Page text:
Computers and Old People

Computers.  Computers are one of the modern day gadgets that either thrill one or lead one to want to throw it out with the trash. We were raised with lead pencils, paper, and inkbottles in the corner of our school desks. That’s right. There was a little round hole in the corner of our desks to hold the bottle of ink for safekeeping. We had to unscrew the lid and fill our fountain pens with…get this…real liquid ink. Now I can sit almost anywhere and explore the wide world of information and entertainment on my phone or I Pad.

 This story is about a chalk drawing and how a computer helped in restoration.

The portrait of Joan Katherine Nelson Ridgway ~

Joan ;)In October of 1960, at the State Fair of Texas, Dallas—my younger sister, Judy and I accompanied our older sister, Joan, to have a chalk portrait drawn of her. We had watched for years as the artists set up, near Big Tex, under tents and drew portraits and caricatures of people. Attired in her yellow hat and outfit, we headed to the one authentic Indian artist. His name was Chief Bird…or at least that’s the name he signed and drew a small bird.

 When it was her turn, Joan told him what she wanted. He glanced at her and said, “You’ve lost one of your earrings.” Her hand immediately went to her ear and he laughed. Both pieces of jewelry were still there. He explained he did this all the time and always got the same results. This is part of the history of the painting.

 Joan lost her battle with cancer on September 1, 1994. The portrait has brought comfort to us through the years, but we needed to share it with her five children.

 I have repeatedly tried to capture a likeness of the sketch with a camera…there was always a problem with the shot. We were afraid to take it out of the frame since it is a chalk drawing and quite old, so what to do?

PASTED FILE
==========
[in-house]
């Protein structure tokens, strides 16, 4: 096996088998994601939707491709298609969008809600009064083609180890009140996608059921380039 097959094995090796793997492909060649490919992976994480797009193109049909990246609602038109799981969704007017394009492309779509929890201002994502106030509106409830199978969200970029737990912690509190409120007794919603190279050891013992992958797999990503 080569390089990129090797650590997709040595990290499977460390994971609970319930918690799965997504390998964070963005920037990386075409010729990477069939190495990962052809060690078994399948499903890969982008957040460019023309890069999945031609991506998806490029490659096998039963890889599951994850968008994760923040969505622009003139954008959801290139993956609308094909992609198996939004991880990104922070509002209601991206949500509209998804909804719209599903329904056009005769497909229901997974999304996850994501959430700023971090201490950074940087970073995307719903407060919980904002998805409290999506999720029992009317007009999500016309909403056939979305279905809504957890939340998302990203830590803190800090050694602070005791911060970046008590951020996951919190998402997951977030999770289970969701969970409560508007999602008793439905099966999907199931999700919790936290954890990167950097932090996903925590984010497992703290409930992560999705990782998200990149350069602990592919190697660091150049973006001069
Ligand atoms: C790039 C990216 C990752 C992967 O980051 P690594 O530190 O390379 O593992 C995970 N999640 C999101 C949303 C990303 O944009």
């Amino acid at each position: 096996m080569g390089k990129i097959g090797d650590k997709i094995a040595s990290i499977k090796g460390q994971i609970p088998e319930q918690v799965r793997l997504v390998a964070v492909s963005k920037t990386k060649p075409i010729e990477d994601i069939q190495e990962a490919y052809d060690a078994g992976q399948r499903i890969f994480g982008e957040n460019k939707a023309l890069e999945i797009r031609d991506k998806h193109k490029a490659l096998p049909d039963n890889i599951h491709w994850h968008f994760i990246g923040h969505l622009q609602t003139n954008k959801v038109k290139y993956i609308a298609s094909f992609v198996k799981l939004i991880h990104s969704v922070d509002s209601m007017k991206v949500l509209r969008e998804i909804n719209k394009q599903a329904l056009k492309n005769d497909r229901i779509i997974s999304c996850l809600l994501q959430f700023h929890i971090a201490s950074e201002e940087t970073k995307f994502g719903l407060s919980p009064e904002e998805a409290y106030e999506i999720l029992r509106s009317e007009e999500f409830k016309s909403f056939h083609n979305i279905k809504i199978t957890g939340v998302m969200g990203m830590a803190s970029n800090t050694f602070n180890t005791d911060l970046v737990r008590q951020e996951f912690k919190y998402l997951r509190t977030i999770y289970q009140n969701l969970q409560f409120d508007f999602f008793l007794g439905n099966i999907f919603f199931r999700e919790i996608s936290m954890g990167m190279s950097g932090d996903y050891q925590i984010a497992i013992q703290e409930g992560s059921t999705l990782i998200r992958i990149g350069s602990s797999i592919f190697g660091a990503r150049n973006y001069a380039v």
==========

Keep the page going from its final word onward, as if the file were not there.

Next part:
I sat in a chair the other day, in the room with the painting, changing the card out of my camera. Glancing at the portrait, I snapped a picture—wow, looks pretty good. Took another shot—a little dim, but tried again. After downloading the photos on the computer, I hit the edit choice. After cropping the best, I found a problem. It was crooked. It could be because I sat in a chair, eleven feet away, diagonally across the room from the picture. Noticed a straighten icon. I wonder…undid cropping and tried that. Oh my, didn’t know you could do that. I moved the little bar and the photo magically straightened. Cropped once again. Looks good, but wait, there is another thing that says enhance. Figured it would want you to paint colors. Clicked on it. Am so glad that my chair has arms—I would have fallen out otherwise. The picture popped out at me. I cried.

Regaining my composure, I sent the results ‘on line’ to the store to have various sizes of photos made to share. So from the days of little inkbottles in the corner of the desk, I can now send pictures through the air from the middle of the cow pasture.

 Logically, one would wonder why I didn’t feature the ‘before’ picture first, rather than the ‘after’ one. Take a look. I’m so proud of the finished product, I couldn’t wait to show it.


I don’t think I even have a real fountain pen left, nor a bottle of ink, but I am learning with the help of a computer, in my old age, to create a whole new world to explore.    


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